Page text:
1) As has been discussed on here, it's not a new offense, it's just a new tempo. Players and Texas coach Mack Brown repeatedly made that distinction as swarms of local and national media members struggled to make that distinction. The Longhorns want to get between 80 and 85 plays per game, and to do so, they might take out some of the shifts and motions that former offensive coordinator Bryan Harsin used to create leverage. But the plays themselves, and even some of the formation and personnel group substitutions that Harsin loved, are still in the playbook.
2) Brown, and the Texas players in attendance, expect a big year out of quarterback David Ash. Ash threw for 2,699 yards and 19 touchdowns last year, but did have three uneven performances. For his part, Ash said that he looked at each one of his poor performances and felt like he picked out, and can now correct, those mistakes. Trey Hopkins singled out Ash's work ethic, stating that every time he came to the football complex, even at non-peak times after workouts were completed, Ash was there, either watching film or trying to coordinate schedules for 7-on-7.
3) Case McCoy will continue to act as the No. 2 quarterback. But at the same time, the staff will prepare Tyrone Swoopes. Brown said that Ash and McCoy would split — obviously not 50-50 — repetitions with the No. 1 offense, per usual. Swoopes will get most of the repetitions with the No. 2s, with Jalen Overstreet, who is now a running back/slot receiver (call it the Daje position for Daje Johnson) getting the final few, just in case disaster strikes. Could Swoopes find a package this year? That's possible, but it likely won't be in the Wild formation because Brown is so high on Johnathan Gray's ability there. Instead, the staff needs to gauge Swoopes's ability on designed runs like quarterback draws and counters, to see if he could add anything in those areas.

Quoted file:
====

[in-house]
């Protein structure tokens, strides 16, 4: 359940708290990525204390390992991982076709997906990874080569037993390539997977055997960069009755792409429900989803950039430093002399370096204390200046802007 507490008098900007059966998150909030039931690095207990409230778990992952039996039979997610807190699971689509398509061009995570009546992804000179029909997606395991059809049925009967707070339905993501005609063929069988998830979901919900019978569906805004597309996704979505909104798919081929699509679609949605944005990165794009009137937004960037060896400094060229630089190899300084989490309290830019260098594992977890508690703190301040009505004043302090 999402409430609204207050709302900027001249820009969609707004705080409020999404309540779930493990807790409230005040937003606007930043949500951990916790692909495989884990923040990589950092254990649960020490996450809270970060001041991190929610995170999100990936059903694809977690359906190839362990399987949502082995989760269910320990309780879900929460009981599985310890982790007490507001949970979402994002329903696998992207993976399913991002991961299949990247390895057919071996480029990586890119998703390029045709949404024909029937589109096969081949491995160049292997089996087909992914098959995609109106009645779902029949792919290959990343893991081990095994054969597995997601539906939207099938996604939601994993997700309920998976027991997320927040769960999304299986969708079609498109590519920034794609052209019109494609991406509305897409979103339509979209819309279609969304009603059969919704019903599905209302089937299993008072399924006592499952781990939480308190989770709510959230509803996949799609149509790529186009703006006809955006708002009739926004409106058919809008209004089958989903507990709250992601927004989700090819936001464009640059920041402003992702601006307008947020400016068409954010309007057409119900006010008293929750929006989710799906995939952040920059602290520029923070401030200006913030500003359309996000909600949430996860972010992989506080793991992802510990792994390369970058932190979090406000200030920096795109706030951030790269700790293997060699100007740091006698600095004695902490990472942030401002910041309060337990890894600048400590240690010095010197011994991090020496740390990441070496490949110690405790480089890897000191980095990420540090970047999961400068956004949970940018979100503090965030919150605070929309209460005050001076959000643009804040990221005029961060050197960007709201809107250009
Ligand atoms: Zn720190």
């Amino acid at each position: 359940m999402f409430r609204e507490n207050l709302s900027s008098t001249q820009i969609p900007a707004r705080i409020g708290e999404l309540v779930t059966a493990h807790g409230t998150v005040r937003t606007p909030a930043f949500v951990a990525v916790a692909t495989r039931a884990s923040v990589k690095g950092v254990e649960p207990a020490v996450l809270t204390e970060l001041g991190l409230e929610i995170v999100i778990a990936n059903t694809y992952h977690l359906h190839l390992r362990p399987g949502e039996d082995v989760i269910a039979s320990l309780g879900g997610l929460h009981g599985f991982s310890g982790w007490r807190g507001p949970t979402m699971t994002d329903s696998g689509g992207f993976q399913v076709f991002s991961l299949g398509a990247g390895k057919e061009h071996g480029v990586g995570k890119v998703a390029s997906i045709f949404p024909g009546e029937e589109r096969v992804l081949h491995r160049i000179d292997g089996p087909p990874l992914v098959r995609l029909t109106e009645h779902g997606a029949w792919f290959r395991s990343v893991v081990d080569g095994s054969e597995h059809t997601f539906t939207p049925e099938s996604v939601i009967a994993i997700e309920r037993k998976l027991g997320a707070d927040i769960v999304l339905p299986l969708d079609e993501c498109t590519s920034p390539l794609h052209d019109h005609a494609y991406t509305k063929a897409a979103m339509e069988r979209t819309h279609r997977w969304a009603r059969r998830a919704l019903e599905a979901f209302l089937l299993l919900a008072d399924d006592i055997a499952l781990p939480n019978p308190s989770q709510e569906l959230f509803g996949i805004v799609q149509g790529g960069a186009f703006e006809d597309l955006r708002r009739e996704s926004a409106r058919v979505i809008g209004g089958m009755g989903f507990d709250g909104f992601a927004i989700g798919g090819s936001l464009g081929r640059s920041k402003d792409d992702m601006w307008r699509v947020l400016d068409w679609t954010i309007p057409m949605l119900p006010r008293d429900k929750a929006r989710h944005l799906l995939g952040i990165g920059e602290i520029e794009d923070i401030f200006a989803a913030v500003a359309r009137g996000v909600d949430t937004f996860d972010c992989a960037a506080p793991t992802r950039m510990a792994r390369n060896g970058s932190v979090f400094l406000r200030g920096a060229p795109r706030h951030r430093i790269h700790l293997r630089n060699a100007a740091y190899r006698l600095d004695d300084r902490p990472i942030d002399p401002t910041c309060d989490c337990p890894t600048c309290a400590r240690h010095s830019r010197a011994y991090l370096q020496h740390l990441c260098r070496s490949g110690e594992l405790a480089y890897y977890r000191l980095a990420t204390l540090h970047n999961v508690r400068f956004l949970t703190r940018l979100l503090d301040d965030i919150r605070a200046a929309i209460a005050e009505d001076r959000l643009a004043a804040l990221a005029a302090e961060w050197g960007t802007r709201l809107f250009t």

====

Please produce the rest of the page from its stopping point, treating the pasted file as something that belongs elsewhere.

4) Adrian Phillips is really high on what the Texas secondary could be this year. Phillips cited the depth that defensive backs coach Duane Akina has built at both cornerback and safety. At safety, Phillips said Mykkele Thompson was ready to break out and become a star, and he singled out Josh Turner's heady play as well, with Adrian Colbert coming on. At cornerback, this spring, the Longhorns used a mixture of Carrington Byndom, Quandre Diggs and Sheroid Evans in nickel situations. But two of the stars of the summer workouts have been Duke Thomas and Antwuan Davis, meaning that Akina will have some decisions to make. It's a good problem to have.
5) At the same time, the rest of the team seems high on Phillips. Phillips refused to use his shoulder as an excuse for last year's play, but conceded that watching himself on film was like watching somebody else play. Jackson Jeffcoat agreed, and said that Phillips was "bringing the hammer" as a tackler in the spring. Jeffcoat also said Phillips had emerged as one of the defense's best and most vocal leaders. Brown said that Phillips's performance in the spring showed the coaches that they were right to expect so much from him as a player.